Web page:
VSimulator: people’s wellbeing research

VSimulator: people’s wellbeing research
Photo: BMT

The VSimulator facilities are new test platforms that are being built at the universities of Bath and Exeter, consisting of hydraulically-powered moving chambers that allow researchers to study the impacts of vibration and movement on people’s wellbeing in a range of environments, from working and living in skyscrapers and on vessels to operating equipment in industrial environments.

The £4.8 million VSimulator project aims to discover more about how to design environments to make their occupants and operators as safe and as comfortable as possible. The facilities are being developed with funding from the Engineering and Physical Sciences Research Council (EPSRC).

At the University of Bath’s Faculty of Engineering & Design, the box-shaped chamber can sway up to 40cm horizontally which, when combined with climate, sound, air quality and visual controls and highly-detailed 3D virtual reality cityscapes projected onto the internal walls, will allow researchers to accurately measure human responses. This facility will accommodate two occupants for research purposes and will open for commercial and academic use in October 2019.

Meanwhile the University of Exeter are constructing a three-storey building at Exeter Science Park in which to house their VSimulator’s multi-disciplinary platform. This will offer a state-of-the-art, world-class facility that will provide virtual reality (VR) technology capable of immersing up to nine occupants simultaneously in headset-projected VR scenarios. The custom-designed, 4m x 4m motion platform will be able to move in six degrees of freedom and will be linked to the VR scenarios to help users perceive realistic motion as they move around in a virtual world, whilst optical and inertial motion-capture systems and an array of force plates will record their experiences. This facility will be open for commercial and academic use from January 2020 onwards, with applications within and beyond architectural design.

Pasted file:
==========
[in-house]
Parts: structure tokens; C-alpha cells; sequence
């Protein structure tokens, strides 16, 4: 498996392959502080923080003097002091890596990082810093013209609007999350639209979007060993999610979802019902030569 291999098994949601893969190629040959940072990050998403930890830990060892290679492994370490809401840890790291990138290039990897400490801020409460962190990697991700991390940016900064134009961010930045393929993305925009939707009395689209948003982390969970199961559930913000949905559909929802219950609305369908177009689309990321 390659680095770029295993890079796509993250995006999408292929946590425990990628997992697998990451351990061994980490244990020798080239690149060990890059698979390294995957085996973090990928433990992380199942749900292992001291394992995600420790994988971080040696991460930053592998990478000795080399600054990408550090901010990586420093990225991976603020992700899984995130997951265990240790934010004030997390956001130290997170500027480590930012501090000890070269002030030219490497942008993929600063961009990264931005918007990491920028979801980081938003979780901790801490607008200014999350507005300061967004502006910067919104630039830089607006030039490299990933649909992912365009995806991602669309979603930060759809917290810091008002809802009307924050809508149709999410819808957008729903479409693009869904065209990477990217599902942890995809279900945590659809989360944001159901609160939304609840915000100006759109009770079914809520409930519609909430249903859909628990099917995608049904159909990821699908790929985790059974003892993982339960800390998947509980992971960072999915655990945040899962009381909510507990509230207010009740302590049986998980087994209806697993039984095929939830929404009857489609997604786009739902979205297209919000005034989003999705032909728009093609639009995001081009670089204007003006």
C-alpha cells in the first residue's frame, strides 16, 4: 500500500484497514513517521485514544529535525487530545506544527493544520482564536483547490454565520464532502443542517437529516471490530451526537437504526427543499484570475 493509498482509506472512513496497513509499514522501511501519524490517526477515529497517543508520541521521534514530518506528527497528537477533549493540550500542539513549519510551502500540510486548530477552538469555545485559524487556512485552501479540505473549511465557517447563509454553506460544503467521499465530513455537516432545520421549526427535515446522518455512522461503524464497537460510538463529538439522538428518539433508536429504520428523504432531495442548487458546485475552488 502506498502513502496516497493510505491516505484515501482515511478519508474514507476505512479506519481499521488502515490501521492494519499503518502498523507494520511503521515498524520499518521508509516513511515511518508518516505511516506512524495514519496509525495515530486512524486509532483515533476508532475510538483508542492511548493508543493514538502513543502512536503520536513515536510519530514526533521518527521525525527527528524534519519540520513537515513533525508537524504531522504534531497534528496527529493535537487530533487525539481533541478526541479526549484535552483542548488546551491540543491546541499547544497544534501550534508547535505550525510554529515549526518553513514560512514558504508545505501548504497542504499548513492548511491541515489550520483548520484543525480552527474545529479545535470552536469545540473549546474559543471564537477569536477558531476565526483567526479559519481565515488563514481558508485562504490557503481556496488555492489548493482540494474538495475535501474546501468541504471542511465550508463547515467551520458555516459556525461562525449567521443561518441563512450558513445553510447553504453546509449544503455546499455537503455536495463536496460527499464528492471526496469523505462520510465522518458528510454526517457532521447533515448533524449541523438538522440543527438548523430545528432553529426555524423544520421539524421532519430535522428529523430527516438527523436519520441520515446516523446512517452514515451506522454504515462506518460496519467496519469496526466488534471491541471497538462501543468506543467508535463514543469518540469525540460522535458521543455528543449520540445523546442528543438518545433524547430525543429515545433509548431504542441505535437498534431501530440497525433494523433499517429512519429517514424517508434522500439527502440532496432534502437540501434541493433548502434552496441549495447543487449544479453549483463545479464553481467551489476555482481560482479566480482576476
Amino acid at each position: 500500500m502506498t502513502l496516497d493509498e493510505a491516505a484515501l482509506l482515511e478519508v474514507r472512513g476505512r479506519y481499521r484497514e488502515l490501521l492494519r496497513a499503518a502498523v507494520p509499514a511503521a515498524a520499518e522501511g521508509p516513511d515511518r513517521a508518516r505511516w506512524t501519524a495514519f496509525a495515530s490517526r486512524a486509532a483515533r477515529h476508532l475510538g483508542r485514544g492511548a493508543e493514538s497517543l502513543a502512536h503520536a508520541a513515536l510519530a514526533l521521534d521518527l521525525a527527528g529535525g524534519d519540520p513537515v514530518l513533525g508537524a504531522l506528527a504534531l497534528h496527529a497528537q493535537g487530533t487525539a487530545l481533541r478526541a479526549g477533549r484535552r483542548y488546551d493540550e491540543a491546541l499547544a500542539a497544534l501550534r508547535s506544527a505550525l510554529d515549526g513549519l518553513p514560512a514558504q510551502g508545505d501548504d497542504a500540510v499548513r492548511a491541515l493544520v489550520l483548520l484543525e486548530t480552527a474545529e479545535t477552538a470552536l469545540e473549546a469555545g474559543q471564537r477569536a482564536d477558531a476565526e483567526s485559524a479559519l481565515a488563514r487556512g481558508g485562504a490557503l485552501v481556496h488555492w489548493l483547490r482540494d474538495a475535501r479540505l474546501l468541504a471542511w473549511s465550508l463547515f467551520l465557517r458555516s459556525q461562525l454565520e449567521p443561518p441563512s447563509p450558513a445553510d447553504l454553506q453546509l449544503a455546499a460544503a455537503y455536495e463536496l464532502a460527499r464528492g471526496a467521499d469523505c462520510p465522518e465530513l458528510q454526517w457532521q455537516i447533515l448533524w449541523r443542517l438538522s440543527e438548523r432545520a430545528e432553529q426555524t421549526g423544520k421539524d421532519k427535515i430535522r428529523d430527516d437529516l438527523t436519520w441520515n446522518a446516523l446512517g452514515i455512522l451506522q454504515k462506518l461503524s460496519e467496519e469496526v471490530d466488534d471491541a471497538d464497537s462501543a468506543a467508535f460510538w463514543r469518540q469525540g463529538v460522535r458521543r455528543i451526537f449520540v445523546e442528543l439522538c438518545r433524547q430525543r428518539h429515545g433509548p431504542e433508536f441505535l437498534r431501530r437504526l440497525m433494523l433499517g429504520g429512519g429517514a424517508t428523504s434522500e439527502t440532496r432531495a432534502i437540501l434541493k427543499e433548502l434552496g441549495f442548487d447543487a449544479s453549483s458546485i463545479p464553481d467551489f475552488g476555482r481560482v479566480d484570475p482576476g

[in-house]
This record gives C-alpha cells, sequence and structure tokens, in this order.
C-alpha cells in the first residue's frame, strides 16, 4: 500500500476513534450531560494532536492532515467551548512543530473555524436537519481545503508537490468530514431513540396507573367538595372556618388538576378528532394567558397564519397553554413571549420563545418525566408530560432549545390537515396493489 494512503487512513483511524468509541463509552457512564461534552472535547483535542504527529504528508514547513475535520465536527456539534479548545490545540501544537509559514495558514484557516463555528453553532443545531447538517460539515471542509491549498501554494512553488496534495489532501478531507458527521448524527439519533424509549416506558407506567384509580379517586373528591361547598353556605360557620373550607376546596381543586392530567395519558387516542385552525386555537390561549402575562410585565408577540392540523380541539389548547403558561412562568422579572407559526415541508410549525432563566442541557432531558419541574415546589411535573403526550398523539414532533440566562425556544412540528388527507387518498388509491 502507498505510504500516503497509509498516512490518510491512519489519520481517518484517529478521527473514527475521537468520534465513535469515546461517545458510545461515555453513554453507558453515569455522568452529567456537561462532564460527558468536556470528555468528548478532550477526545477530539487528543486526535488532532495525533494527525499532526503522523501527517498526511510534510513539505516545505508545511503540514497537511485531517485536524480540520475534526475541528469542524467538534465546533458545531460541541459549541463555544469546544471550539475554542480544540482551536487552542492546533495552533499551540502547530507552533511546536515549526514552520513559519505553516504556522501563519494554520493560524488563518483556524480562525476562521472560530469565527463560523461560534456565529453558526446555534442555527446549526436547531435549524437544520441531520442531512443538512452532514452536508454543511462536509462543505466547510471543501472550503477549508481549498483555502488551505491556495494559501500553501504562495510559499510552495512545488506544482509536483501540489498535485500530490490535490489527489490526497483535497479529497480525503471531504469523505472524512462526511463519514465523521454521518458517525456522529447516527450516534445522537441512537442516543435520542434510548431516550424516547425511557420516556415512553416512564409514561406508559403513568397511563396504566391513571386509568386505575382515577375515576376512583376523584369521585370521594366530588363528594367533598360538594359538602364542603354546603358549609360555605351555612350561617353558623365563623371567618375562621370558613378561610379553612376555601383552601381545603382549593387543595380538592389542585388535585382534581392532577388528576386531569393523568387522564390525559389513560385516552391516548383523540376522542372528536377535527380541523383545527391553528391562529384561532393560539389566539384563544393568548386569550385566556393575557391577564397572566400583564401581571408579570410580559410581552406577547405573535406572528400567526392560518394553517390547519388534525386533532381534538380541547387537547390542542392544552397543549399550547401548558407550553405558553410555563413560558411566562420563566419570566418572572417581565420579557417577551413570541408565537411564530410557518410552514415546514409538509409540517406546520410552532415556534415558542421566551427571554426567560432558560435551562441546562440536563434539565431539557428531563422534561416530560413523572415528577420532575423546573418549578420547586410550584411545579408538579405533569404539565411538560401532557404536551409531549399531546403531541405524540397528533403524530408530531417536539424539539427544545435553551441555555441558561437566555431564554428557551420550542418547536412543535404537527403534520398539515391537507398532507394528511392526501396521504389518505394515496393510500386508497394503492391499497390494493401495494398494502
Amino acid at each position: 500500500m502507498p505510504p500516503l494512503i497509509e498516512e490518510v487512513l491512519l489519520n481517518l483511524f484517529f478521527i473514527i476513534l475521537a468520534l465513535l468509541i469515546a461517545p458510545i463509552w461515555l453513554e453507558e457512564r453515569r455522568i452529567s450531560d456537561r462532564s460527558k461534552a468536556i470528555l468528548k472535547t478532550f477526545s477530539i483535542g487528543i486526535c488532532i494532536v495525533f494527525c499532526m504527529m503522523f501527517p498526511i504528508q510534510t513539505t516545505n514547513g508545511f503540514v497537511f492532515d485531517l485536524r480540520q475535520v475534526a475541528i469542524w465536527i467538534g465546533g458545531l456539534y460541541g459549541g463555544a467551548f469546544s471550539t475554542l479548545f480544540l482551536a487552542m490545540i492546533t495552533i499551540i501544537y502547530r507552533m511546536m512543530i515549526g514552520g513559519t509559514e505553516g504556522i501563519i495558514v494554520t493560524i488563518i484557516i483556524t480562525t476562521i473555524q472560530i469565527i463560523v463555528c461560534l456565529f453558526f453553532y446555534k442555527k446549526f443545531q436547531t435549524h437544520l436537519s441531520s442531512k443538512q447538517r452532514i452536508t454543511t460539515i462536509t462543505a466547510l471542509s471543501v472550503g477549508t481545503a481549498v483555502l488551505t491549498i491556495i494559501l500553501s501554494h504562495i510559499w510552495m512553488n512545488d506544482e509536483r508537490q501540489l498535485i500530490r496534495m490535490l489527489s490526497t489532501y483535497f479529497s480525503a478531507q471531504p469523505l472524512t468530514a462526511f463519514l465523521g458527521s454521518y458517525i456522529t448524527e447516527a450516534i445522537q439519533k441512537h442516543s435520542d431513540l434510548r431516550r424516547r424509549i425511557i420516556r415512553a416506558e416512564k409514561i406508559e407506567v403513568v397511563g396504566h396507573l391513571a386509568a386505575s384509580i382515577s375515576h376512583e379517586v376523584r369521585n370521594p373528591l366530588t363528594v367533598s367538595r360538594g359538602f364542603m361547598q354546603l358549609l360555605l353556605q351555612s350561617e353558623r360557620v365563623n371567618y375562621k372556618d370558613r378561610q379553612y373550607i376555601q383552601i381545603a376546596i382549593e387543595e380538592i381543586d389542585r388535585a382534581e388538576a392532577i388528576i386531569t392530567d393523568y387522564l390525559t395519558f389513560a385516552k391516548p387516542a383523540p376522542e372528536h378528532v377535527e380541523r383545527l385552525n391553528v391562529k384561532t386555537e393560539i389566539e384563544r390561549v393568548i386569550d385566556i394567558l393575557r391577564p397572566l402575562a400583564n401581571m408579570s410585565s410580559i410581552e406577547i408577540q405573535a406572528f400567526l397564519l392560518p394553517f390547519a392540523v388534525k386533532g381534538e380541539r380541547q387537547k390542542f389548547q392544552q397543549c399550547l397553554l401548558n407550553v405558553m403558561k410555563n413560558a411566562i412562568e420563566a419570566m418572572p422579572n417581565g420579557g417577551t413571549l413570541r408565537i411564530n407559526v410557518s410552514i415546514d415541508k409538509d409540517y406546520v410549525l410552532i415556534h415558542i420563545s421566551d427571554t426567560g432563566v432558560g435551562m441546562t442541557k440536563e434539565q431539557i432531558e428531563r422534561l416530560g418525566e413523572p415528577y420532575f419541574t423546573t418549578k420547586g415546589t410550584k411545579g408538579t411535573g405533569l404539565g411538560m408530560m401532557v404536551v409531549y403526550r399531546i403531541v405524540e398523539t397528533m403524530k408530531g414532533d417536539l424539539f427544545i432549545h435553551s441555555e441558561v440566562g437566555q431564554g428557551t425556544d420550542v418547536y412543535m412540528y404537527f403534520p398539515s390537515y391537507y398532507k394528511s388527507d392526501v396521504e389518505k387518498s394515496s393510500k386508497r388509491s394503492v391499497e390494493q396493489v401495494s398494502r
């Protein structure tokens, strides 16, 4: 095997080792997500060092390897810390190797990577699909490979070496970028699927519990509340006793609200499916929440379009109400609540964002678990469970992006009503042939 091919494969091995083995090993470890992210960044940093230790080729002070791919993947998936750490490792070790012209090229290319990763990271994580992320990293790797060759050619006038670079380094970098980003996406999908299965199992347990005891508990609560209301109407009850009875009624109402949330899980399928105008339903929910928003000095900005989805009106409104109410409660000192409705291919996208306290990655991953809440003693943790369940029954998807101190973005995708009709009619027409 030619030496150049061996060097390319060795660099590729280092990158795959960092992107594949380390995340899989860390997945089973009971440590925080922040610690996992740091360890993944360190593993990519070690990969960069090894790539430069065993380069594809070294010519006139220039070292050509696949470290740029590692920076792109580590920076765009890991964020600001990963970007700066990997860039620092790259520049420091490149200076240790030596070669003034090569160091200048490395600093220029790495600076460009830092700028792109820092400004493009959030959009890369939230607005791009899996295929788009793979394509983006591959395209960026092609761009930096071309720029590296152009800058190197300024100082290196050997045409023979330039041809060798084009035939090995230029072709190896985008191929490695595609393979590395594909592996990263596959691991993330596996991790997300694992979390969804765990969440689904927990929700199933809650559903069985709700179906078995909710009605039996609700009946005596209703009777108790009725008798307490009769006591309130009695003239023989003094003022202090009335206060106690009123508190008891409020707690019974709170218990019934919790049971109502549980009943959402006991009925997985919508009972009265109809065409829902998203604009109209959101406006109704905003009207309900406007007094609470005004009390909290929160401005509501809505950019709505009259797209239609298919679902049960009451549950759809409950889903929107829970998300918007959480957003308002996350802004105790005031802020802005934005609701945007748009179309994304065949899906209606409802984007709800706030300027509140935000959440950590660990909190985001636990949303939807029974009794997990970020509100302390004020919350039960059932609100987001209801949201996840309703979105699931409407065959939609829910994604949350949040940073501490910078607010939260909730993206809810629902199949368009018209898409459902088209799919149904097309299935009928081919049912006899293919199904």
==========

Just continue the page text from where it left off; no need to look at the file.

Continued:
James Brownjohn, Professor of Structural Dynamics and Principal Investigator for VSimulators at University of Exeter, said:

“VSimulators offers opportunities for collaborative international and multi-disciplinary research and innovation, linking academic and commercial communities. Our initial focus will be on factors including vibrations that compromise user experience in the built environment such as wobbly footbridges and bouncy office floors, but we will also study user-centred design of building environments, biomechanics of human balance on moving surfaces and rehabilitation physiotherapy.”

These facilities will not only help design new physical environments, but can also help mitigate the impact of existing environments through better training and enhanced immersion in synthetic environments.

Mike Cottrell, Visualisation Capability Manager from BMT said:

“I’m personally excited by the technical integration the VSimulator motion platform will bring to our immersive solutions at BMT. Integrated immersion will bring a whole new dimension to what we can offer customers to simulate scenarios in a much more realistic way. Being able to move the environment independent of the individuals, whilst keeping immersion synchronised, will be a powerful combination that we are looking forward to exploiting."

Phaedra Gibson, Head of Training at BMT, adds:

“The simulator further enables us to understand human response and measure psychological, physical and physiological responses to the environment. This enables us to design and deliver authentic, meaningful and reliable training solutions to meet the complex operational demands of our customers."